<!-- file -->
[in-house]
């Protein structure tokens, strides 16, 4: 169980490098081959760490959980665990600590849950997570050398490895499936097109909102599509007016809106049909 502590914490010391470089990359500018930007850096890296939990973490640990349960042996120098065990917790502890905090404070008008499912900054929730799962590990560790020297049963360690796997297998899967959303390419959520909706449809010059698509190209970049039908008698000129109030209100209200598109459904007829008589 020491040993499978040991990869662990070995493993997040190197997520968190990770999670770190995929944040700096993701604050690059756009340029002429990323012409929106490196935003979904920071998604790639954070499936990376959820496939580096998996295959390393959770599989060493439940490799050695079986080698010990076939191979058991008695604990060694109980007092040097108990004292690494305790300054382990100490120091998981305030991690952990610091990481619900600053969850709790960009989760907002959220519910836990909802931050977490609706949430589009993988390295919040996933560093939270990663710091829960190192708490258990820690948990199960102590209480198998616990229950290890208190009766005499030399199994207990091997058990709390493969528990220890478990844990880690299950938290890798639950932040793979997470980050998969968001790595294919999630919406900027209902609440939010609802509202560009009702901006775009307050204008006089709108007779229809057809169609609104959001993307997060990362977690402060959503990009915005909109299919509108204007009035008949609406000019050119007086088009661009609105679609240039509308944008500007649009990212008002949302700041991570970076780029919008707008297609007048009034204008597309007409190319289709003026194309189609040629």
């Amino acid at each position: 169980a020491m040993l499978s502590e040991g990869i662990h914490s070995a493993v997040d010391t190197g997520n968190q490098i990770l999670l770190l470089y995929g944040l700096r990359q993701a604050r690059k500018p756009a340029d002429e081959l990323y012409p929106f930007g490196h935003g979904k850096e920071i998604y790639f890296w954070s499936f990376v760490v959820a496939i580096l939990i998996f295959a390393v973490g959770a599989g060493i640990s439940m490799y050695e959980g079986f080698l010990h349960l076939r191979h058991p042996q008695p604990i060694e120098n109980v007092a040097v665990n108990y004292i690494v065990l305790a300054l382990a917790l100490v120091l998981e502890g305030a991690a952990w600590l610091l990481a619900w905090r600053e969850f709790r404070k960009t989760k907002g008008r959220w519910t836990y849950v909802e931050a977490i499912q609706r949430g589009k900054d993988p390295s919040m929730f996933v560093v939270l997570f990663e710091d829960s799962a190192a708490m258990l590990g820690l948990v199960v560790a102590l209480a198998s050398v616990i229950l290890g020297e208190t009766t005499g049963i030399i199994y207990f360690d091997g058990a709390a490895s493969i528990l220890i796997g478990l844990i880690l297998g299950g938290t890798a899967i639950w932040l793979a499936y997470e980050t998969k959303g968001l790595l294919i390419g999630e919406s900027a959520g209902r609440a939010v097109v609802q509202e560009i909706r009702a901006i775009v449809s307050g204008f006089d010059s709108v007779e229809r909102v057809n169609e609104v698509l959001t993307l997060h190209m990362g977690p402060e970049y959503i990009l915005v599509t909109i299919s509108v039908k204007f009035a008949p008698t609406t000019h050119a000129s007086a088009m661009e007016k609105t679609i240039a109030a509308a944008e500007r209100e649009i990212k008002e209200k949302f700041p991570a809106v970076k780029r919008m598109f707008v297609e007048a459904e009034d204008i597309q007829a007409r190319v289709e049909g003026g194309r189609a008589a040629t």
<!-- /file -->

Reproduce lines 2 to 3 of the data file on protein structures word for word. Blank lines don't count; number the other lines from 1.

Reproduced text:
């Protein structure tokens, strides 16, 4: 169980490098081959760490959980665990600590849950997570050398490895499936097109909102599509007016809106049909 502590914490010391470089990359500018930007850096890296939990973490640990349960042996120098065990917790502890905090404070008008499912900054929730799962590990560790020297049963360690796997297998899967959303390419959520909706449809010059698509190209970049039908008698000129109030209100209200598109459904007829008589 020491040993499978040991990869662990070995493993997040190197997520968190990770999670770190995929944040700096993701604050690059756009340029002429990323012409929106490196935003979904920071998604790639954070499936990376959820496939580096998996295959390393959770599989060493439940490799050695079986080698010990076939191979058991008695604990060694109980007092040097108990004292690494305790300054382990100490120091998981305030991690952990610091990481619900600053969850709790960009989760907002959220519910836990909802931050977490609706949430589009993988390295919040996933560093939270990663710091829960190192708490258990820690948990199960102590209480198998616990229950290890208190009766005499030399199994207990091997058990709390493969528990220890478990844990880690299950938290890798639950932040793979997470980050998969968001790595294919999630919406900027209902609440939010609802509202560009009702901006775009307050204008006089709108007779229809057809169609609104959001993307997060990362977690402060959503990009915005909109299919509108204007009035008949609406000019050119007086088009661009609105679609240039509308944008500007649009990212008002949302700041991570970076780029919008707008297609007048009034204008597309007409190319289709003026194309189609040629």
């Amino acid at each position: 169980a020491m040993l499978s502590e040991g990869i662990h914490s070995a493993v997040d010391t190197g997520n968190q490098i990770l999670l770190l470089y995929g944040l700096r990359q993701a604050r690059k500018p756009a340029d002429e081959l990323y012409p929106f930007g490196h935003g979904k850096e920071i998604y790639f890296w954070s499936f990376v760490v959820a496939i580096l939990i998996f295959a390393v973490g959770a599989g060493i640990s439940m490799y050695e959980g079986f080698l010990h349960l076939r191979h058991p042996q008695p604990i060694e120098n109980v007092a040097v665990n108990y004292i690494v065990l305790a300054l382990a917790l100490v120091l998981e502890g305030a991690a952990w600590l610091l990481a619900w905090r600053e969850f709790r404070k960009t989760k907002g008008r959220w519910t836990y849950v909802e931050a977490i499912q609706r949430g589009k900054d993988p390295s919040m929730f996933v560093v939270l997570f990663e710091d829960s799962a190192a708490m258990l590990g820690l948990v199960v560790a102590l209480a198998s050398v616990i229950l290890g020297e208190t009766t005499g049963i030399i199994y207990f360690d091997g058990a709390a490895s493969i528990l220890i796997g478990l844990i880690l297998g299950g938290t890798a899967i639950w932040l793979a499936y997470e980050t998969k959303g968001l790595l294919i390419g999630e919406s900027a959520g209902r609440a939010v097109v609802q509202e560009i909706r009702a901006i775009v449809s307050g204008f006089d010059s709108v007779e229809r909102v057809n169609e609104v698509l959001t993307l997060h190209m990362g977690p402060e970049y959503i990009l915005v599509t909109i299919s509108v039908k204007f009035a008949p008698t609406t000019h050119a000129s007086a088009m661009e007016k609105t679609i240039a109030a509308a944008e500007r209100e649009i990212k008002e209200k949302f700041p991570a809106v970076k780029r919008m598109f707008v297609e007048a459904e009034d204008i597309q007829a007409r190319v289709e049909g003026g194309r189609a008589a040629t």